Why did my feet betray me? Perhaps I should have trained on surfaces comparable to that of the towpath, and at a walking pace that matched what I maintained during the race. Perhaps gaiters and thicker socks would have made a difference.

But enough kvetching! The C&O Canal 100 is a fine event, well-organized and with super-helpful volunteers at all the aid stations. Overall it's enjoyable, a huge learning experience. Maybe next time I'll get a bit farther?

DS Merle kindly rises at 4am and drives me out to Camp Manidokan near Harpers Ferry. We stop on the way at the Knoxville/Brunswick mini-mart (a Sheetz) for munchies. Nineteen hours later Merle picks me up, arriving with perfect timing within 3 minutes of my arrival at the halfway point. Thanks, Son!

Timeline of the day's events as told by my tweets along the way:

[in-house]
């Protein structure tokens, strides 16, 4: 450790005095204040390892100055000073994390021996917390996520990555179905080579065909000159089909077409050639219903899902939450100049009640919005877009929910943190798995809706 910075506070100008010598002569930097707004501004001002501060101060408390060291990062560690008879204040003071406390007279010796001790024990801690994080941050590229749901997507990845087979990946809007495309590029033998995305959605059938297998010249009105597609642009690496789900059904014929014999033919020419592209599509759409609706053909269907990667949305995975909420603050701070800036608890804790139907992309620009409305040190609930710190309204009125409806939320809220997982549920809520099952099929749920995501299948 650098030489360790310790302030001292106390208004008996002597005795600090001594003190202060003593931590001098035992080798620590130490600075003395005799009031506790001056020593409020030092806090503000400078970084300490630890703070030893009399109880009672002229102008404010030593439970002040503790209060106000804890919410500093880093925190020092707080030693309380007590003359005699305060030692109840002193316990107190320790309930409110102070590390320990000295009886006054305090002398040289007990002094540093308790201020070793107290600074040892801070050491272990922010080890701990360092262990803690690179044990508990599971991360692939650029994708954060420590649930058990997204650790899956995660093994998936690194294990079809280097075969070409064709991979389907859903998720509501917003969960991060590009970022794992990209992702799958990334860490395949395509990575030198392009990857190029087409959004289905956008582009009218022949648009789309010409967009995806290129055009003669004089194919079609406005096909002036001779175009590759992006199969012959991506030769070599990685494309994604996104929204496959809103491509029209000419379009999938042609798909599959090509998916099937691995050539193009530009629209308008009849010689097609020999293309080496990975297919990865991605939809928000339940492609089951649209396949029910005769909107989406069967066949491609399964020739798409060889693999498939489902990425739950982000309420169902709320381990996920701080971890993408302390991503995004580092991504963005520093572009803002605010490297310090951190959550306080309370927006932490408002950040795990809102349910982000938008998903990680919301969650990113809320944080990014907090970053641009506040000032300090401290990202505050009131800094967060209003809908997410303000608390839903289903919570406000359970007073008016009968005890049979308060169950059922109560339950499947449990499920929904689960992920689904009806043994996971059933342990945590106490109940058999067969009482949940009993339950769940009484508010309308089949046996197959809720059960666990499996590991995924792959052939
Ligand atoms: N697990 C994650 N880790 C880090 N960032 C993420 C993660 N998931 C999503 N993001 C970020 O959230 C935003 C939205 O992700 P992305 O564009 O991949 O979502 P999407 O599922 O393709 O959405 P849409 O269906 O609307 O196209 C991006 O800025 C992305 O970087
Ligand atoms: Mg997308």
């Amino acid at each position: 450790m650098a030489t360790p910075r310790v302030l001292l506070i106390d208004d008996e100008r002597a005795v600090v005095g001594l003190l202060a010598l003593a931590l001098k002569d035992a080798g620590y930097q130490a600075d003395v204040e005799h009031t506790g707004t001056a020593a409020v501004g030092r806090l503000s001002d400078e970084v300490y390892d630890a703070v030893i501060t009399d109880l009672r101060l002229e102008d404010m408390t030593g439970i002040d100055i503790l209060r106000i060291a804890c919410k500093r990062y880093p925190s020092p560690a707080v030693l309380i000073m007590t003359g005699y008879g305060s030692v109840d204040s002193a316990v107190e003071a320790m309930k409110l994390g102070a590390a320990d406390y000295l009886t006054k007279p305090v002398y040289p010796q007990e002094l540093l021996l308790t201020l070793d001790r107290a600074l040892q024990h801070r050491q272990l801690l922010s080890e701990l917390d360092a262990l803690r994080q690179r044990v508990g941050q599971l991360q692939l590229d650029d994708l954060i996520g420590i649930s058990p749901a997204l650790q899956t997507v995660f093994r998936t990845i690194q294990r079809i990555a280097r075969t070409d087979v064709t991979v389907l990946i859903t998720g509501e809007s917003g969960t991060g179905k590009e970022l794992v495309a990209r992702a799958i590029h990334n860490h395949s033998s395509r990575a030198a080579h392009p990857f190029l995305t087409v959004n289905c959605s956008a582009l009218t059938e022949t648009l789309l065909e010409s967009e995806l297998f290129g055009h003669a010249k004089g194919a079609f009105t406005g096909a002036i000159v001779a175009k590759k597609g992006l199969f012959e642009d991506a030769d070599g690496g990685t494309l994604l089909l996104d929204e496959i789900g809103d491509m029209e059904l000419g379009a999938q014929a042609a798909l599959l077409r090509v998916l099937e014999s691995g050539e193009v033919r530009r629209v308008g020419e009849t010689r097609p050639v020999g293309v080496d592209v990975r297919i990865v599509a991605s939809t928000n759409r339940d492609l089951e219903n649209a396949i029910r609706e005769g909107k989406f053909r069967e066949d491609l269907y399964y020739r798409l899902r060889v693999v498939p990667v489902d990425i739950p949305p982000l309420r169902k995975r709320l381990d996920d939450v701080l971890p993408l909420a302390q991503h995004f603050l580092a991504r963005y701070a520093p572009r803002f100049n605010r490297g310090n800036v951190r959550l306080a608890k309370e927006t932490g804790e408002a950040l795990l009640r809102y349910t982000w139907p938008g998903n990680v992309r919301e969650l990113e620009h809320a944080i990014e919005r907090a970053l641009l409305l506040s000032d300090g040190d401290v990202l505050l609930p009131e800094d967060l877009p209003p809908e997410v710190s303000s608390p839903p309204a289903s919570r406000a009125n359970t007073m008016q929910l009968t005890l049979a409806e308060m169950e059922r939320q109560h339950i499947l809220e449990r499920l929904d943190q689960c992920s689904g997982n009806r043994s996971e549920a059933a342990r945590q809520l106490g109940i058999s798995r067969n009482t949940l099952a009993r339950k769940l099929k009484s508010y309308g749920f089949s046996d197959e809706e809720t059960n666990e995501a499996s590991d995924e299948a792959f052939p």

4:19am: heading up to C&O Canal 100 miler start - tnx to DS Merle for driving me!

6:59am: Race begins!

10:21am: C&O Canal mile 12.5 avg 16 min/mi - trekking DFL with comrade Marshall - great conversation!

12:41pm: passing Brunswick - mile 21 - at 16 min/mi

3:14pm: Nolands ferry - mile 31 - at 16 min/mi - swallowtail butterflies

6:08pm: Brunswick - mile 42 - at 16 min/mi

7:18pm: Keep Tryst aid station - mile 45.5 - feet not good - will see if I can make it to halfway point - sorry, fans!

(heel of right foot two weeks after the race)

(photo by Bill Susa near the start — the last point that both of my feet leave the ground)
Note to self: Thank goodness for grab bars in shower post-race.